Book Review: Real Food, What to Eat and Why

image via Nina Planck
I recently finished the book, Real Food: What to Eat and Why, a book where the author, Nina Planck espouses the virtues of real food, but before I get to that, a little background. As you know, my household has experimented with vegetarianism and veganism and although there truly were no problems with this diet, we found ourselves reaching for more processed foods to satisfy our cravings; margarine instead of butter, processed soy protein instead of meat, processed rice/almond/soy milk for drinking, coffee, and ice cream. I know that not all vegetarians/vegans eat the processed replacements and I commend them, but we always found ourselves reaching for those items.

Now, I truly know the horrors of meat processing and the arguments about milk, I do, I've made those arguments. And, I also know the USDA biased food recommendations through my nursing education. Real Food, examines the truths behind factory farming, conventional produce and dairy, and the myths and truths about fats. The book cites multiple scholarly sources for reliable information, which often defies the norms we've been told to follow. The type of foods that Planck recommends can best be described as Sustainable, Local, Organic, and Wholesome or SLOW. Grass fed beef, pastured pork and poultry, raw milk dairy, whole grains, eggs from pastured chickens, and organic, local, in-season produce are all examples of SLOW foods. She also recommends saturated fats (although animal fats also contain a large amount of unsaturated fats) including butter, chicken fat or schmaltz, and even lard, as well as good quality cold pressed olive oil in place of processed polyunsaturated corn, soybean, palm and safflower oils. Planck's biggest discovery in the book as that most of the diet related illnesses including high blood pressure, high cholesterol, obesity, and diabetes (also termed metabolic syndrome) is not caused by dietary cholesterol, carbohydrates, and animal sources, but is instead caused by over processed, chemically altered trans fats, white sugar and bread, and industrially produced, lower nutrient, meat, dairy and produce.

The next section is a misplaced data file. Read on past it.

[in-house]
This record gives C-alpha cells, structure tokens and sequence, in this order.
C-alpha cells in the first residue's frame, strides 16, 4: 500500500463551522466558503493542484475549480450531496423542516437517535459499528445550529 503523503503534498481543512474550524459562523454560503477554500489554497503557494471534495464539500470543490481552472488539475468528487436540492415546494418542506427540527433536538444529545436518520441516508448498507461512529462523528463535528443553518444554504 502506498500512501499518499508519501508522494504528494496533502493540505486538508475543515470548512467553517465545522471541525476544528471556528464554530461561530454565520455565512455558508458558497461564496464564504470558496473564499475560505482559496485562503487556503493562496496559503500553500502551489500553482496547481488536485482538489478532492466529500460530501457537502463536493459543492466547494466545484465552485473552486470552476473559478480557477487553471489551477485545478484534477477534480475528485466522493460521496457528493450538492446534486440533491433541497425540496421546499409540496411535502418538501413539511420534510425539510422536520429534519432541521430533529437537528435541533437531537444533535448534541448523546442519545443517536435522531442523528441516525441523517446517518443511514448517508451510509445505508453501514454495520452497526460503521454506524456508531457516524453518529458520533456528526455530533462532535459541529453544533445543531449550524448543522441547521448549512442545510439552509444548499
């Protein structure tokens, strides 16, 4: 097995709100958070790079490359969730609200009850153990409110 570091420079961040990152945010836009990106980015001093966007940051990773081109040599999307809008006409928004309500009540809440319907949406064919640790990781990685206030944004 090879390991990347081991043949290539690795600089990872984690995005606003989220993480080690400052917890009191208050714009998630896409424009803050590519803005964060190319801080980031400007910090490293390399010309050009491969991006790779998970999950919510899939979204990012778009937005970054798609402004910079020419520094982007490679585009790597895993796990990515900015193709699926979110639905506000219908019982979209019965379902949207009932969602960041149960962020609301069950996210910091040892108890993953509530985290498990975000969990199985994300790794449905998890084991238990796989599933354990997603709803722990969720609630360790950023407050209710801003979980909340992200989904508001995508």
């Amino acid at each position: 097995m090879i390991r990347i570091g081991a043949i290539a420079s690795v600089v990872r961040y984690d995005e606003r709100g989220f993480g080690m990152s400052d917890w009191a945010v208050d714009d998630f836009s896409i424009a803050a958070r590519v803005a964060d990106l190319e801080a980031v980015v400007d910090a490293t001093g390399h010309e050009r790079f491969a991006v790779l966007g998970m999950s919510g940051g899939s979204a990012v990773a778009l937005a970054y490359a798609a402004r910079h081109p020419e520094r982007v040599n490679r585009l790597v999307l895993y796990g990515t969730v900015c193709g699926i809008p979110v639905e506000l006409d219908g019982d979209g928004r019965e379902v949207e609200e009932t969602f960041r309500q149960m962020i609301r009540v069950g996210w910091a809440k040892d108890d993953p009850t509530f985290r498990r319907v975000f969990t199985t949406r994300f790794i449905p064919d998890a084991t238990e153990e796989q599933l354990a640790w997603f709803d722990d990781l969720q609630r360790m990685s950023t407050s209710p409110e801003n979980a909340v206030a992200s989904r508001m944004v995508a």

Although I've recently proclaimed our plan for a veganish lifestyle. We quickly found ourselves returning to organic dairy (although I never seem to be able to find organic cheese) and then decided that if we were going to eat any meat, that it would be good quality meat. So we found a local farm that raises and sells grass fed beef, and pastured pork and chicken and joined their meat CSA (community supported agriculture). We purchased a three month share that is spread out over six months. Every other month, we get a mixed share of beef, pork, chicken and eggs. We're splitting this share with my aunt as none of us eats meat for every meal, and we know we could freeze it and spread out over past 6 months. Next up, a vegetable CSA. There's no way I can make it to the farmers market with weekend clinicals...

Next I'm gonna pick up some Michael Pollan books at the library including The Omnivore's Dilemma, In Defense of Food: An Eater's Manifesto and Food Rules: An Eater's Manual.

Read any good books lately?

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